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DEVELOPMENT-KENYA: Going, Going, Gone

Joyce Mulama

NAIROBI, Sep 16 2005 (IPS) - Since gaining independence in 1963, Kenya has held four elections. But, perhaps the most decisive ballot of all has been cast by citizens who voted with their feet – leaving Kenya for countries that seemed more promising.

Concerns about corruption, economic decline and insecurity have prompted an exodus of teachers, doctors, nurses and other professionals.

“The economy has been badly mismanaged, reducing the purchasing power of highly trained and skilled people,” Michael Chege, an economic advisor to the Ministry of Planning and National Development, told IPS. “You cannot expect them to remain earning low salaries when their skills are in demand outside, and at a high salary scale.”

Chege himself is an exception to this trend. He returned to Kenya in 2003, five years after having fled political repression under former president Daniel arap Moi.

According to authorities, most skilled migrants head for Southern Africa, the United Kingdom (UK), Australia and the United States.

The results of a survey by the London-based Institute for Public Policy Research (IPPR) issued earlier this month (Sep. 7), showed that Kenyans made up the eighth-largest group of immigrants in Britain by 2001. After South Africa, Kenya sent more nationals to Britain than any other African country.

Kenyan officials say they do not have figures for the number of citizens working abroad; but, organisations which recruit professionals say these number in the thousands.

As those wishing to take up residence abroad frequently have to be screened for HIV, centres which test for AIDS also have an interesting tale to tell. Moses Otsyula, who owns the Nairobi-based Pathogen Diagnostic Laboratories, says he has screened as many as 2,500 professionals in one month alone – most of them nurses.

Salaries for nurses in Kenya range from about 200 to almost 530 dollars a month. In the United States, these medics can earn up to 6,000 dollars per month – perhaps even more, says Nancy Akinyi, an office coordinator for Hamsdel Professional Services. This agency recruits nurses from across the country to work in the United States.

In addition to being paid low salaries, nurses face a dispiriting lack of equipment.

“There is a shortage of resources at government hospitals, especially the ones in remote areas,” says Mary Muli, a nurse in Nairobi. “This is also part of the reason why nurses leave for other destinations.”

Similarly, lecturers who earn between about 200 and 400 dollars a month can earn 10 times that in South Africa, notes Chege: “The purchasing power of a lecturer in Kenya is estimated to have declined by 40 percent between 1980 and 2000.”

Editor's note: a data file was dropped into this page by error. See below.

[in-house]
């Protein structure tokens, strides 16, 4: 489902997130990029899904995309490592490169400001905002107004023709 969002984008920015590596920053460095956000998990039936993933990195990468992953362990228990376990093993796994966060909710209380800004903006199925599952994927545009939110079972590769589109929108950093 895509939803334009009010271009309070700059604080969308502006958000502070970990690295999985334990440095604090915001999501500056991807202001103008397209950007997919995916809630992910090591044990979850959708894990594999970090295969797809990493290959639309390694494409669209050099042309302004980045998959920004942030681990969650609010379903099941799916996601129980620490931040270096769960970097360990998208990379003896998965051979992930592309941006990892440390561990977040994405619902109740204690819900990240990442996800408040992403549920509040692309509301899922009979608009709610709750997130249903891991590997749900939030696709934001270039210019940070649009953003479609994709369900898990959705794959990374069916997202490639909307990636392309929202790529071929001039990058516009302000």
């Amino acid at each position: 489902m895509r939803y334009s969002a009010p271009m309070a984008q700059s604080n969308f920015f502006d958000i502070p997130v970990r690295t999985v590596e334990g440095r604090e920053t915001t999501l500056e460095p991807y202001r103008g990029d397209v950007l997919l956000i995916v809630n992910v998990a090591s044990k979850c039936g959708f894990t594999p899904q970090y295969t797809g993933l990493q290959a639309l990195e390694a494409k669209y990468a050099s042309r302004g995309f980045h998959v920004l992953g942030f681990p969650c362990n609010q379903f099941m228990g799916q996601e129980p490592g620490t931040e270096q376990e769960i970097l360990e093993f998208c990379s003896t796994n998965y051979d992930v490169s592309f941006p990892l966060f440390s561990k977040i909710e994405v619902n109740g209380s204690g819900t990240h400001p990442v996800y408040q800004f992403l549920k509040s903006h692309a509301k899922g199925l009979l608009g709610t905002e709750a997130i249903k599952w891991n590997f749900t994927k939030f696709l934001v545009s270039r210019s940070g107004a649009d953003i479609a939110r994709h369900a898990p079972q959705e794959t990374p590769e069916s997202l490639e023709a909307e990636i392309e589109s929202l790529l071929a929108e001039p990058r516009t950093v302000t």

Others do not fare as well once they leave. The IPPR’s report notes that just under a quarter of settled Kenyan migrants in the UK are unemployed. For new migrants, this figure is about 40 percent.

Atieno Ndede-Amadi, who heads the Nairobi-based Africa’s Brain Gain, also warns that Kenyans living overseas may find themselves exploited.

“Once they go, they are on their own – they have no bargaining power,” she told IPS. “The pay they are being given might not be the actual market rate. It may be lower, and since these people are desperate they just accept it.”

Africa’s Brain Gain conducts research on migration issues. It also lobbies governments to find ways of assisting people who seek their fortune abroad.

As with migrants from other countries, Kenyans working in foreign countries send remittances home – although government does not know how much these amount to. The country’s central bank is now trying to assess this.

However, remittances mean little to patients who find there are too few nurses to care for them in hospitals – or to parents obliged to put their children in schools which don’t have enough teachers to give pupils personal attention.

This matter was brought into sharp relief recently during a tribal clash in northern Kenya, the worst to occur in the country since independence.

Almost 100 people were killed in the massacre, which took place in July when members of the Gabra ethnic group were attacked by the Borana clan.

Scores of severely wounded people were rushed to a district hospital after the incident. However, only one doctor was on hand to attend to them.

 
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